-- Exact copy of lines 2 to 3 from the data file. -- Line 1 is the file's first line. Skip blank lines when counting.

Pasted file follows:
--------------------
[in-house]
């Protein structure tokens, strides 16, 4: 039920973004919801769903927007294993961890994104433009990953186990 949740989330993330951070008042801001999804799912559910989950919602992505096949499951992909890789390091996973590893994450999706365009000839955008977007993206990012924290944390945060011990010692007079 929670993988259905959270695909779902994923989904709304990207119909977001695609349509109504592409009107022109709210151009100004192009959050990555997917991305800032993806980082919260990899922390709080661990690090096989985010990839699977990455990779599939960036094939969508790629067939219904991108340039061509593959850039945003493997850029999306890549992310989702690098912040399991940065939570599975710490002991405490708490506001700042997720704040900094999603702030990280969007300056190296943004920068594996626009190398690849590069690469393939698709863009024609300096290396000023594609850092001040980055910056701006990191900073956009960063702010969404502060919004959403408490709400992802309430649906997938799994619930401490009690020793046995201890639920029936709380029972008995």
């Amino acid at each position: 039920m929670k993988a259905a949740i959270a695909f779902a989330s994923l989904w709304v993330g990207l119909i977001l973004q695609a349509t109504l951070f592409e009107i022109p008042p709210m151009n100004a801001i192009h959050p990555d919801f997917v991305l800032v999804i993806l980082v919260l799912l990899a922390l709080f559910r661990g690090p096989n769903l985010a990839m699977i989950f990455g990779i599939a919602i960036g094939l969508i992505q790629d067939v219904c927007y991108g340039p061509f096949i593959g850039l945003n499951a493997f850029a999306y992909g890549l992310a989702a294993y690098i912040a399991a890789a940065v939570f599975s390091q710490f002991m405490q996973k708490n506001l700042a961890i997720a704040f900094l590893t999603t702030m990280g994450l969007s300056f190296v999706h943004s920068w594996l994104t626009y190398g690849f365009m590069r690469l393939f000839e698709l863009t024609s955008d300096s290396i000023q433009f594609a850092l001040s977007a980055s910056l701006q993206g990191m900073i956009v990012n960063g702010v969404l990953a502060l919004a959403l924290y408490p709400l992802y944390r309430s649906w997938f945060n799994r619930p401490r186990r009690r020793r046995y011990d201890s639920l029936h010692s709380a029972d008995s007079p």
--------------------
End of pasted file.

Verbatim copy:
């Protein structure tokens, strides 16, 4: 039920973004919801769903927007294993961890994104433009990953186990 949740989330993330951070008042801001999804799912559910989950919602992505096949499951992909890789390091996973590893994450999706365009000839955008977007993206990012924290944390945060011990010692007079 929670993988259905959270695909779902994923989904709304990207119909977001695609349509109504592409009107022109709210151009100004192009959050990555997917991305800032993806980082919260990899922390709080661990690090096989985010990839699977990455990779599939960036094939969508790629067939219904991108340039061509593959850039945003493997850029999306890549992310989702690098912040399991940065939570599975710490002991405490708490506001700042997720704040900094999603702030990280969007300056190296943004920068594996626009190398690849590069690469393939698709863009024609300096290396000023594609850092001040980055910056701006990191900073956009960063702010969404502060919004959403408490709400992802309430649906997938799994619930401490009690020793046995201890639920029936709380029972008995």
């Amino acid at each position: 039920m929670k993988a259905a949740i959270a695909f779902a989330s994923l989904w709304v993330g990207l119909i977001l973004q695609a349509t109504l951070f592409e009107i022109p008042p709210m151009n100004a801001i192009h959050p990555d919801f997917v991305l800032v999804i993806l980082v919260l799912l990899a922390l709080f559910r661990g690090p096989n769903l985010a990839m699977i989950f990455g990779i599939a919602i960036g094939l969508i992505q790629d067939v219904c927007y991108g340039p061509f096949i593959g850039l945003n499951a493997f850029a999306y992909g890549l992310a989702a294993y690098i912040a399991a890789a940065v939570f599975s390091q710490f002991m405490q996973k708490n506001l700042a961890i997720a704040f900094l590893t999603t702030m990280g994450l969007s300056f190296v999706h943004s920068w594996l994104t626009y190398g690849f365009m590069r690469l393939f000839e698709l863009t024609s955008d300096s290396i000023q433009f594609a850092l001040s977007a980055s910056l701006q993206g990191m900073i956009v990012n960063g702010v969404l990953a502060l919004a959403l924290y408490p709400l992802y944390r309430s649906w997938f945060n799994r619930p401490r186990r009690r020793r046995y011990d201890s639920l029936h010692s709380a029972d008995s007079p």